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Bulgarian Archaeology

So you may or may not have noticed that I have been quiet for a while. This is because I went on holiday to Bulgaria, my home country, for two and a half weeks to visit my family and sightsee.

Before we left South Africa, my mother asked me what I wanted to see in Bulgaria, apart from our home town of course. So I opened Google and searched for Bulgarian archaeology ūüėÄ . This search ¬†resulted in quite a large number of interesting results and images. I looked through and made a map with all the places I wanted to see. ¬†The great thing is, we managed to see all of them, and more.

Map created before the trip

So let me actually start speaking about what we saw. Bulgaria is an amazing country filled with archaeology. The archaeology ranges from Thracian treasures to Greek ruins and Roman amphitheatres.  You may be interested in some of the history, which you can find a summary of here and here, to understand better what these civilizations were doing in the area.

We started our holiday in Sofia. Of course, the first day we saw family and did some sightseeing with my mother (who the family calls the encyclopaedia) as the tour guide. During this tour we noticed how beautiful the architecture is, as usual in Europe and we had our first archaeology encounter.

A new Metro¬†line (check link for more information under the title “Archaeology”) was being built a few months before we came over to visit. During the digs and planning to build this line, the workers came across some Roman and Thracian ruins. It was decided to then incorporate these into the metro construction, allowing for both, the past and the future of the city to co-exist. When we went there the excavations were still taking place. We saw a large number of archaeologists at work, which I found quite exciting.

Metro Excavation still taking place

Metro Excavation with city above

Exhibits at the Metro

They don’t only allow people to see what is being excavated, they also have informative exhibits that one can look at while waiting for the metro to arrive.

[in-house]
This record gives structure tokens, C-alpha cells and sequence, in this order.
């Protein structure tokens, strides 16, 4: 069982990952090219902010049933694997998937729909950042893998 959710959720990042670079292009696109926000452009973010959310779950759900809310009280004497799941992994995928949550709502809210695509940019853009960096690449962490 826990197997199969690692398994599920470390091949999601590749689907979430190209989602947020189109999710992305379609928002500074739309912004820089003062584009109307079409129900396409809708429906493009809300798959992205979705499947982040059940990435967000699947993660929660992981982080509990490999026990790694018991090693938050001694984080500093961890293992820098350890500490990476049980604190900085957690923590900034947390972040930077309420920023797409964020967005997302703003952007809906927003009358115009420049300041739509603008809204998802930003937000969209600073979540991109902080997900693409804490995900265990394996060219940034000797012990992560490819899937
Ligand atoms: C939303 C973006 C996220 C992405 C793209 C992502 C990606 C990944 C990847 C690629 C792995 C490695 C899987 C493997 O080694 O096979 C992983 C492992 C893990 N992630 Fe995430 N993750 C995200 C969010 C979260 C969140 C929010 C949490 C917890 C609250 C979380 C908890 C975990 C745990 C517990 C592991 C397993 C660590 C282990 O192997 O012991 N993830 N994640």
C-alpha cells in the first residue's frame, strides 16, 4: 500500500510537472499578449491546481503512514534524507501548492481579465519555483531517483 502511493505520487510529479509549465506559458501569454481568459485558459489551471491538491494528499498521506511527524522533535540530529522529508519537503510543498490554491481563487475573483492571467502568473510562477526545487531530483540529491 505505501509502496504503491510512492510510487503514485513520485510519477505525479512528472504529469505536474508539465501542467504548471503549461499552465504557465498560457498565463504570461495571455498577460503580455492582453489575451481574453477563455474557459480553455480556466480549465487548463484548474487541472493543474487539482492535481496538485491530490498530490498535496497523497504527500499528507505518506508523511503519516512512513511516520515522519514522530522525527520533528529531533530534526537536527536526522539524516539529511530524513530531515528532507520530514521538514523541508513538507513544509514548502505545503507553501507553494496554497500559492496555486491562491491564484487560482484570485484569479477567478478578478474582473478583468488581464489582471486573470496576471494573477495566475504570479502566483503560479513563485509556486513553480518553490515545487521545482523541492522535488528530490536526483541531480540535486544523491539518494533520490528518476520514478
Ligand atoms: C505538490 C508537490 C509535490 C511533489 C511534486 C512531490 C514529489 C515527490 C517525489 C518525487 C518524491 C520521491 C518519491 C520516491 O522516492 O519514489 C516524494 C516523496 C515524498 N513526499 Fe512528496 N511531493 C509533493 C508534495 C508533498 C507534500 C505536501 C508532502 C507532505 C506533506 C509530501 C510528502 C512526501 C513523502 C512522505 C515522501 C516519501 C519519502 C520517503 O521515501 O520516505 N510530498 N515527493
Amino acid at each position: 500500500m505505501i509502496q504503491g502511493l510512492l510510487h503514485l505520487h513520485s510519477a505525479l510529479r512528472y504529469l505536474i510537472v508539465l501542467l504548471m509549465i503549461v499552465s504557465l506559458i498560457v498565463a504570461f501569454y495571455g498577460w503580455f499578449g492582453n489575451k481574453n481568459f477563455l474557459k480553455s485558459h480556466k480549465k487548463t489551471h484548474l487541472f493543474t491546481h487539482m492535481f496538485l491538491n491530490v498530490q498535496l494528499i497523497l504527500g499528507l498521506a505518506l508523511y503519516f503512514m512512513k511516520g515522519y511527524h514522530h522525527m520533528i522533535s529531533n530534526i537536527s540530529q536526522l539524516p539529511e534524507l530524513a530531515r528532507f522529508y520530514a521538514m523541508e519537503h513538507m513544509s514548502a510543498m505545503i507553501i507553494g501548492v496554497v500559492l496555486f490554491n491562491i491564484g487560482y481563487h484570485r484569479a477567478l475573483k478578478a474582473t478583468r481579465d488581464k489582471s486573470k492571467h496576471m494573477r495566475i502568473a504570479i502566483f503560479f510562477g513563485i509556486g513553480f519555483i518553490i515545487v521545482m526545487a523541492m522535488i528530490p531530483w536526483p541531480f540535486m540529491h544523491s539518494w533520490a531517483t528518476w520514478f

The next archaeological stop in Sofia was at the church of Saint George. This is a Roman rotunda considered to be the oldest building in Sofia. It is surrounded by more modern buildings, but the archaeology is preserved. The ruins in front of the church are said to be mainly Roman baths, although there is some speculation about them being steam heating systems. During our visit a wedding had just finished and the young couple was busy with their wedding photographs around the church and ruins. There is also another old church nearby called Saint Sofia, which is considered the second oldest Eastern-Orthodox church in Sofia; and a medieval church called the Boyana church (a lot of churches and monasteries can be found in Bulgaria).

St. George church

Roman ruins in front of the church

National Museum of History

We visited two archaeology related Museums in Sofia, among many other museums. One was the National Archaeological Museum and the other the National Museum of History. Both had extensive exhibits of Thracian, Greek, Roman and Byzantine artefacts among others. These exhibits ranged from large columns, to orthodox icons and pots found in discovered shipwrecks.

Belogradchik Fortress

The next place we visited was the Belogradchik Rocks.   Now this does not sound too archaeological if you just look at name. When referring to the Belogradchik Rocks one refers to the interesting rock formations found in the area of Belogradchik, but there is something relevant to the archaeologists here too, apart from an amazing view. There is a fortress called the Belogradchik Fortress, which is built within the rocks and has become a cultural monument. The beautiful combination of natural and human constructions makes a unique view. That is not all, for rock art enthusiasts there is also a cave called the Magura Cave where rock art from the Epipaleolithic, Neolithic and the early Bronze Ages can be found along with some prehistoric bones. Unfortunately we were not allowed to go into the cave as allowing people in has caused the rock art to get damaged.

On the way to Veliko Tarnovo, one of the old capitals of Bulgaria, we stopped to see the Krushunski Waterfalls. The reason I am mentioning this is because here we saw a bridge from Roman times, a kind of bridge structure that can be seen around the whole country.  I guess the Romans really did not like getting wet.

Veliko Tarnovo – as seen from the entrance

Veliko Tarnovo – tower